Heatwave, Tropospheric Wealth and Sporadic-E Dearth
In the last of their traditional monthly DXTV surveys, Keith Hamer and Garry Smith experience good tropospheric signal enhancement
In the last of their traditional monthly DXTV surveys, Keith Hamer and Garry Smith experience good tropospheric signal enhancement but little Sporadic-E propagation during this summer’s unusually hot weather.
On July 6th at 1535 UTC, Tom Crane (Hawkwell) identified Russia (Rossija-1) on channel R1 (49.75MHz) by its РОССИЯ 1 logo. The exact frequency measured was 49.758MHz, which suggests the signal originated from Globokoye.
There was a path into Ukraine on the following day. At 1122 UTC, Simon Hockenhull (Bristol) identified signals on R1 by the 1+1 logo.
There were some lengthy openings too. For instance, on July 21st, R1 signals were evident by 0800 UTC. Most images were too weak to be identified and periodically rode in and out of the noise for much of the day.
Stephen Michie (Bristol) witnessed unidentified activity on both R1 and R2 (59.25MHz) on the same day from 1300 UTC. At 1801 UTC, Ukraine (INTEP) was identified on R2 by the evening news and a large Cyrillic logo.
On the 14th, Niels van der Linden (Épinal, France) identified Moldova (2Canal) on R1 (Cahul), Russia (1TV) on R1 (Twer) and Russia (Telekanal5) on R3 (77.25MHz) from St. Petersburg.
Meanwhile, five years ago, analogue still ruled; to celebrate this, we are featuring a picture of Hungary (RTL KLUB). It was captured in July 2013, on R1, by Derrick Buckles, Market Drayton (Fig. 1).
An enhancement on July 4th provided Sandy Heath multiplexes on D24 (ITV/D3&4) and D27 (BBC A) for Stephen Michie (Bristol). Crystal Palace on D30 (BBC B) was also present. On the following day, Sudbury D41 (D3&4/ITV) was received, along with Sandy Heath. Stephen works with an indoor Triax wideband grid aerial and a Fringe Supreme amplifier feeding a domestic set-top box.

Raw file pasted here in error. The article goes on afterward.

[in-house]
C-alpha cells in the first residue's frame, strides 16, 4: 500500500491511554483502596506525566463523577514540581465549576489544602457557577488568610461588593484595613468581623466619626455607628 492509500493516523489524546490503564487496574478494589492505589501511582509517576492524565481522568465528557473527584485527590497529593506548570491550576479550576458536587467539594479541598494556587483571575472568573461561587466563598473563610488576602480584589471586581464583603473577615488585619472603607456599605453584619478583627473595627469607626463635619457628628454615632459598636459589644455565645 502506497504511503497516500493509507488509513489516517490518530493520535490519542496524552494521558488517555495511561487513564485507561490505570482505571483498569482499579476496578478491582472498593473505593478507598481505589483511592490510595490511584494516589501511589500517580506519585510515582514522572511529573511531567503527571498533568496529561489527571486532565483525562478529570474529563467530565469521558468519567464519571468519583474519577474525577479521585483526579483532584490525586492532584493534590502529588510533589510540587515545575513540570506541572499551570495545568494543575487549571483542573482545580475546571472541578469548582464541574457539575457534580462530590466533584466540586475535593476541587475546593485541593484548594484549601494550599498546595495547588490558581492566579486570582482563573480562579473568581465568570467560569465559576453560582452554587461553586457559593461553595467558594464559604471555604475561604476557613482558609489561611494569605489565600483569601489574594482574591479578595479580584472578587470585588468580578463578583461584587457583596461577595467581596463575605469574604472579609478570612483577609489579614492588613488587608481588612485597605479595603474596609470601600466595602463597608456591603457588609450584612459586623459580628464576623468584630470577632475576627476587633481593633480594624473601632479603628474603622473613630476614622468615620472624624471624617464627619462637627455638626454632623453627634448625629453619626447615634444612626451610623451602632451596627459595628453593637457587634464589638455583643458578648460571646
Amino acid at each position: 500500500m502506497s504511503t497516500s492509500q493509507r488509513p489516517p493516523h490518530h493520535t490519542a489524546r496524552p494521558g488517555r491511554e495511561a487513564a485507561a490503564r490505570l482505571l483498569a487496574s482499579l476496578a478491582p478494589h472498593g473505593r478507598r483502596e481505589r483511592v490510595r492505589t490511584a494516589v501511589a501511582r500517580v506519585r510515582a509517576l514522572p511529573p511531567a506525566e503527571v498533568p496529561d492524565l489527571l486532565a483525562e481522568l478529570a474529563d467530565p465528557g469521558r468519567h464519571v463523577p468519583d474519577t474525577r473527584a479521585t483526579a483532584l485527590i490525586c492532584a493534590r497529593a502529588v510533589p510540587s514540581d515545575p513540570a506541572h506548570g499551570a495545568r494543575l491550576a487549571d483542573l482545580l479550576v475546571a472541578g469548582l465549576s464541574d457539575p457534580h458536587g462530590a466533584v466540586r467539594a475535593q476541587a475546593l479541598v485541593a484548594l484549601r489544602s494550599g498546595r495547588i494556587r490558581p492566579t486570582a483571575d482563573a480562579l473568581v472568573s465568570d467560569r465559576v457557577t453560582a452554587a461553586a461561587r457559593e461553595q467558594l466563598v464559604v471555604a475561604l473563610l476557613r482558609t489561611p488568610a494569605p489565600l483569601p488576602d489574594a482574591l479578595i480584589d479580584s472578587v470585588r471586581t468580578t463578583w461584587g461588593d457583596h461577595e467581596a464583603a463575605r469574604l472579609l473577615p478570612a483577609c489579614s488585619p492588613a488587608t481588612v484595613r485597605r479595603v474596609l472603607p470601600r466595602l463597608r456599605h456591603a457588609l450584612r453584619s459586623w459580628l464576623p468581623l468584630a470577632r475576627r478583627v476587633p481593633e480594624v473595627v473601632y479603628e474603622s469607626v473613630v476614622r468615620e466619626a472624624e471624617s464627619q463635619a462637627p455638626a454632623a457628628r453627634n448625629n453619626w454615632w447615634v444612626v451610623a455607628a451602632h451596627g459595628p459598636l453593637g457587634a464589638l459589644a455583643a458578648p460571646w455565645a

On the 8th, Niels van der Linden received Danish multiplexes on D51 (MUX2) and D53 (MUX1), both København Vest/Hove, and D25 (MUX1) from Tommerup.
Tom Crane (Hawkwell) submitted an impressive tropospheric log, captured during the recent hot weather and during the associated anti-cyclonic conditions. This included Dutch regional stations. This is reminiscent of analogue days when the various regions would fade in and out as the ‘lift’ varied over a period of time.
There were probably some of the new German HEVC (High-Efficiency Video Coding) multiplexes propagating too, but Tom has no means of decoding them now. In analogue times, north German transmitters would show when northern Dutch outlets were present. Tom received multiplexes on no fewer than 19 days throughout July, usually early-morning encounters, and sometimes between 0300 and 0600 UTC. Tom uses a vertically-polarised Triax-52 antenna, fed into a domestic set-top box.